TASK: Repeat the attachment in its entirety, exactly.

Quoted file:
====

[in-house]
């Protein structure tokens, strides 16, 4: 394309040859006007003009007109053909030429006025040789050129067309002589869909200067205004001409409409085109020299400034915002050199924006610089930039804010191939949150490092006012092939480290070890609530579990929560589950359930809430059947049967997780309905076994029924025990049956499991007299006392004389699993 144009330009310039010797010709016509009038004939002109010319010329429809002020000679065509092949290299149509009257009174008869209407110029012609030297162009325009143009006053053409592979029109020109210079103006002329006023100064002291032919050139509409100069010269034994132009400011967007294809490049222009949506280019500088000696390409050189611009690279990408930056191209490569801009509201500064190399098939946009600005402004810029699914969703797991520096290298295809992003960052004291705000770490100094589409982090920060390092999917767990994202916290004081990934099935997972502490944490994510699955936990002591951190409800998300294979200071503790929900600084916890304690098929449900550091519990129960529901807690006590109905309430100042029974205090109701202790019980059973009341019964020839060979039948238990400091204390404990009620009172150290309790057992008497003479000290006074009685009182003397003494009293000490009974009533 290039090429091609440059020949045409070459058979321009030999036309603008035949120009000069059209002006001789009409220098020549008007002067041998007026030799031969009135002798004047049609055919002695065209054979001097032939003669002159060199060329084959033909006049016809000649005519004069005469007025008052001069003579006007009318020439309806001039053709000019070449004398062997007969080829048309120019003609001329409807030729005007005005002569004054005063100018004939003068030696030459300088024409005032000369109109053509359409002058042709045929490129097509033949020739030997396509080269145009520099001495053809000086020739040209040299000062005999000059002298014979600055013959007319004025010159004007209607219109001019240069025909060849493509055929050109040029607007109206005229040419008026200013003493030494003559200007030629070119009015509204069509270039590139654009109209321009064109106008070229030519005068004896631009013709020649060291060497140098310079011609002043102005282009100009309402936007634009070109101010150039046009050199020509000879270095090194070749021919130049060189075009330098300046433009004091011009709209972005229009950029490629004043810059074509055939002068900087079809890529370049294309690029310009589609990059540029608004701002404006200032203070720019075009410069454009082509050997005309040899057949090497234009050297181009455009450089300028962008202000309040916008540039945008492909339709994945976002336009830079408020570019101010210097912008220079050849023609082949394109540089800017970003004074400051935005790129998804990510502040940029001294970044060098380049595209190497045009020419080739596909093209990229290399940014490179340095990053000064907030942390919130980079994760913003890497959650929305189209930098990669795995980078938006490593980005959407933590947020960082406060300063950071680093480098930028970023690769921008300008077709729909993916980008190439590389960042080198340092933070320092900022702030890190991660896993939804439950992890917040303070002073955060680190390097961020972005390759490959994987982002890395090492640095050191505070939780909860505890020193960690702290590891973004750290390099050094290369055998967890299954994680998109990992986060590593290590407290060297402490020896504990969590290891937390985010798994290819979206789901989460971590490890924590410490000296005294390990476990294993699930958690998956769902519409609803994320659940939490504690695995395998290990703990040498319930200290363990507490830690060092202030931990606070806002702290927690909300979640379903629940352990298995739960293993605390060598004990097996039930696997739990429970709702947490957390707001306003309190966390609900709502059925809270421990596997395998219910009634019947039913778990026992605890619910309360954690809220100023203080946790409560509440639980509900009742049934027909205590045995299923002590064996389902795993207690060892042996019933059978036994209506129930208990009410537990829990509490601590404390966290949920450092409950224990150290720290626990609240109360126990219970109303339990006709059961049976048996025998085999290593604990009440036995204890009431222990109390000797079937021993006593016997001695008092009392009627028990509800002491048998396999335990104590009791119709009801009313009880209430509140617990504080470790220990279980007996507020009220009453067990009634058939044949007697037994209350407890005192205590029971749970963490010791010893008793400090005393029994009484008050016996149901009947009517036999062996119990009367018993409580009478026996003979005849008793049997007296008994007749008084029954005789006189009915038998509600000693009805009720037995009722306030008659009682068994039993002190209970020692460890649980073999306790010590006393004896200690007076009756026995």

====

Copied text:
[in-house]
């Protein structure tokens, strides 16, 4: 394309040859006007003009007109053909030429006025040789050129067309002589869909200067205004001409409409085109020299400034915002050199924006610089930039804010191939949150490092006012092939480290070890609530579990929560589950359930809430059947049967997780309905076994029924025990049956499991007299006392004389699993 144009330009310039010797010709016509009038004939002109010319010329429809002020000679065509092949290299149509009257009174008869209407110029012609030297162009325009143009006053053409592979029109020109210079103006002329006023100064002291032919050139509409100069010269034994132009400011967007294809490049222009949506280019500088000696390409050189611009690279990408930056191209490569801009509201500064190399098939946009600005402004810029699914969703797991520096290298295809992003960052004291705000770490100094589409982090920060390092999917767990994202916290004081990934099935997972502490944490994510699955936990002591951190409800998300294979200071503790929900600084916890304690098929449900550091519990129960529901807690006590109905309430100042029974205090109701202790019980059973009341019964020839060979039948238990400091204390404990009620009172150290309790057992008497003479000290006074009685009182003397003494009293000490009974009533 290039090429091609440059020949045409070459058979321009030999036309603008035949120009000069059209002006001789009409220098020549008007002067041998007026030799031969009135002798004047049609055919002695065209054979001097032939003669002159060199060329084959033909006049016809000649005519004069005469007025008052001069003579006007009318020439309806001039053709000019070449004398062997007969080829048309120019003609001329409807030729005007005005002569004054005063100018004939003068030696030459300088024409005032000369109109053509359409002058042709045929490129097509033949020739030997396509080269145009520099001495053809000086020739040209040299000062005999000059002298014979600055013959007319004025010159004007209607219109001019240069025909060849493509055929050109040029607007109206005229040419008026200013003493030494003559200007030629070119009015509204069509270039590139654009109209321009064109106008070229030519005068004896631009013709020649060291060497140098310079011609002043102005282009100009309402936007634009070109101010150039046009050199020509000879270095090194070749021919130049060189075009330098300046433009004091011009709209972005229009950029490629004043810059074509055939002068900087079809890529370049294309690029310009589609990059540029608004701002404006200032203070720019075009410069454009082509050997005309040899057949090497234009050297181009455009450089300028962008202000309040916008540039945008492909339709994945976002336009830079408020570019101010210097912008220079050849023609082949394109540089800017970003004074400051935005790129998804990510502040940029001294970044060098380049595209190497045009020419080739596909093209990229290399940014490179340095990053000064907030942390919130980079994760913003890497959650929305189209930098990669795995980078938006490593980005959407933590947020960082406060300063950071680093480098930028970023690769921008300008077709729909993916980008190439590389960042080198340092933070320092900022702030890190991660896993939804439950992890917040303070002073955060680190390097961020972005390759490959994987982002890395090492640095050191505070939780909860505890020193960690702290590891973004750290390099050094290369055998967890299954994680998109990992986060590593290590407290060297402490020896504990969590290891937390985010798994290819979206789901989460971590490890924590410490000296005294390990476990294993699930958690998956769902519409609803994320659940939490504690695995395998290990703990040498319930200290363990507490830690060092202030931990606070806002702290927690909300979640379903629940352990298995739960293993605390060598004990097996039930696997739990429970709702947490957390707001306003309190966390609900709502059925809270421990596997395998219910009634019947039913778990026992605890619910309360954690809220100023203080946790409560509440639980509900009742049934027909205590045995299923002590064996389902795993207690060892042996019933059978036994209506129930208990009410537990829990509490601590404390966290949920450092409950224990150290720290626990609240109360126990219970109303339990006709059961049976048996025998085999290593604990009440036995204890009431222990109390000797079937021993006593016997001695008092009392009627028990509800002491048998396999335990104590009791119709009801009313009880209430509140617990504080470790220990279980007996507020009220009453067990009634058939044949007697037994209350407890005192205590029971749970963490010791010893008793400090005393029994009484008050016996149901009947009517036999062996119990009367018993409580009478026996003979005849008793049997007296008994007749008084029954005789006189009915038998509600000693009805009720037995009722306030008659009682068994039993002190209970020692460890649980073999306790010590006393004896200690007076009756026995």